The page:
Updated April 2, 11:50 a.m.
Dozens of residents living in a Glen Oaks co-op community have been without gas service for six weeks — with no end in sight.
A resident who spoke on the condition of anonymity told QNS that gas in the building at 255th Street and 75th Avenue, part of the Glen Oaks Village, has been shut off since Feb. 14, when a gas smell was reported. That day, Con Edison arrived to the site, determined there was a gas leak, and shut off service.
In November to December 2016, residents in 40 units part of the same co-op village had a similar issue when the gas was turned off for five weeks after a reported leak.
This time around, according to the resident, Con Edison discovered another gas leak in the area coming from a line for which the co-op management is responsible. Con Edison determined that gas valves behind the existing stoves in each apartment needed to be replaced.
Service has not been restored since.
In recent weeks, co-op management has issued multiple memos to residents informing them that they are working to complete the work according to “NYC Gas Leak Repair Protocols.” The protocols, enacted by Mayor Bill de Blasio in 2016, require final inspections of gas pipe systems be conducted by the Department of Buildings. Gas service operators and owners must also notify the DOB within 24 hours of gas service being shut off in a building.
“These new [city] protocols have added layers of additional steps that must be followed before the NYC Department of Buildings will allow Con Ed to turn the gas back on,” reads a memo dated March 15. “It will now take a month or more to comply with all the steps now required by the city.”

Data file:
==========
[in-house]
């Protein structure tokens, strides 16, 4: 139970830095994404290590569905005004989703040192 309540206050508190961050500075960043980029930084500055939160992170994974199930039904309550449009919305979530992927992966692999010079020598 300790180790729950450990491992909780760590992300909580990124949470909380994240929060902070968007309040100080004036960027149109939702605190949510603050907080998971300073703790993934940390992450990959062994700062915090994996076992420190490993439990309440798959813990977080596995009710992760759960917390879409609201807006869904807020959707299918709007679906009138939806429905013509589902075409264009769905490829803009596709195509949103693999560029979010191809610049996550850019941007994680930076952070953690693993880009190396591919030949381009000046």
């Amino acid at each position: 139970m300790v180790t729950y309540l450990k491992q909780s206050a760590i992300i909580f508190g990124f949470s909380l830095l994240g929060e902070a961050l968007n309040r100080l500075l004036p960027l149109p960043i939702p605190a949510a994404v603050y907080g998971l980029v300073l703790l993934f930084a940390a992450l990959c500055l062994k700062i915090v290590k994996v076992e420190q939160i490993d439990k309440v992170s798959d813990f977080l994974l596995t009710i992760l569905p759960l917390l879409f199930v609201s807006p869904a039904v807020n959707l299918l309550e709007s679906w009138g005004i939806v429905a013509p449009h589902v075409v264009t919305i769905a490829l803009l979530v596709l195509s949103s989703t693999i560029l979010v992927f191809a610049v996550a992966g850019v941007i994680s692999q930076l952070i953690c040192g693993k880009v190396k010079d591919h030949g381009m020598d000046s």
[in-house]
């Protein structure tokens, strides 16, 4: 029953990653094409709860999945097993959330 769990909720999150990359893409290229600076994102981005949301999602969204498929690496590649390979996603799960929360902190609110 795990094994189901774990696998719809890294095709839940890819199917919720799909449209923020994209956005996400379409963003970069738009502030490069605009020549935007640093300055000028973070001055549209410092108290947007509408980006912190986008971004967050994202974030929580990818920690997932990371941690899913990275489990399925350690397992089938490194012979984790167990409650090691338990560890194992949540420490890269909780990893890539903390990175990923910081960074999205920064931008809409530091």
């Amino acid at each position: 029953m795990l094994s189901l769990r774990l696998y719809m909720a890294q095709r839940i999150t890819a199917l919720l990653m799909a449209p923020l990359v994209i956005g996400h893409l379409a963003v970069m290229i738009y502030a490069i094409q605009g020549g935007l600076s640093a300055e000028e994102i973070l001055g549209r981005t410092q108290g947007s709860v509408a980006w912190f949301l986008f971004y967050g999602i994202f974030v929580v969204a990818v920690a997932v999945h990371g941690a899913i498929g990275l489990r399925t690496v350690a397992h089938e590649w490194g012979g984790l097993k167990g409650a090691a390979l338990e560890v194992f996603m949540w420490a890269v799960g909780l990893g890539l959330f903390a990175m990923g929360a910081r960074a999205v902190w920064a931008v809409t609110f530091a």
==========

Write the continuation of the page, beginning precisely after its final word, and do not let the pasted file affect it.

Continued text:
“The management office, they’ve done nothing to resolve this thing,” the co-op resident said. “They need to do something. It’s taken too long and it’s not fair for the people over here.”
To cook meals, the resident and his family had to purchase a small electric and gas grill and a slow cooker.
“We cook and we don’t like junk food, going to McDonald’s or wherever,” the resident said. “And we can’t afford going out to good restaurants for food.”
Fellow resident Mohammad Islam, who has lived in the co-op with his family for about 14 years, said he has never had an experience like this before. Islam also had to purchase a small electric stove to cook for his family.
“This is sub-par living,” he said. “We can do so little cooking. We’re so frustrated.”
Islam said he’s had multiple email correspondences with co-op management, who say they’re waiting on DOB permits and inspections.
According to a Department of Buildings spokesperson, a licensed master plumber hired by the co-op owner filed two permit applications for gas work on Feb. 21, following the gas leak. Both permits were approved by DOB on the same day.
On March 12, DOB arrived to the site to conduct an inspection at the site, the spokesperson added. The inspection resulted in a fail because the plumber could not provide the city agency with access to the areas that needed inspection. Since then, the plumber has not requested an additional inspection.
“DOB will expedite any inspection requests related to this property once they are received, in the interest of returning safe gas service to the tenants as quickly as possible,” the spokesperson said.
According to co-op board president Bob Friedrich, the delay is due to DOB’s “outrageous, unfair and inequitable” new protocols.
“This whole thing has been delayed by the DOB because their protocols have created enormous delays, even though the gas leak repairs were completed weeks ago,” he said.
Friedrich said the co-op completed repairs about three weeks ago; the work was then tested by master plumbers. However, when the city came in to inspect, he said they discovered a few of the gas dryers and washing machines within building units did not have permits: a problem “unrelated to gas leak issue.” This resulted in a failed inspection.
Co-op management is working with DOB to schedule inspections and have the gas turned back on, Friedrich said. A meeting has also been set up for April 6 where senior management of Glen Oaks Village, DOB officials and Councilman Barry Grodenchik will discuss getting the gas turned back on and work out a protocol so a similar situation does not happen again in the future.
“The problem lies with the Department of Buildings,” Friedrich said. “It’s a horrible situation.”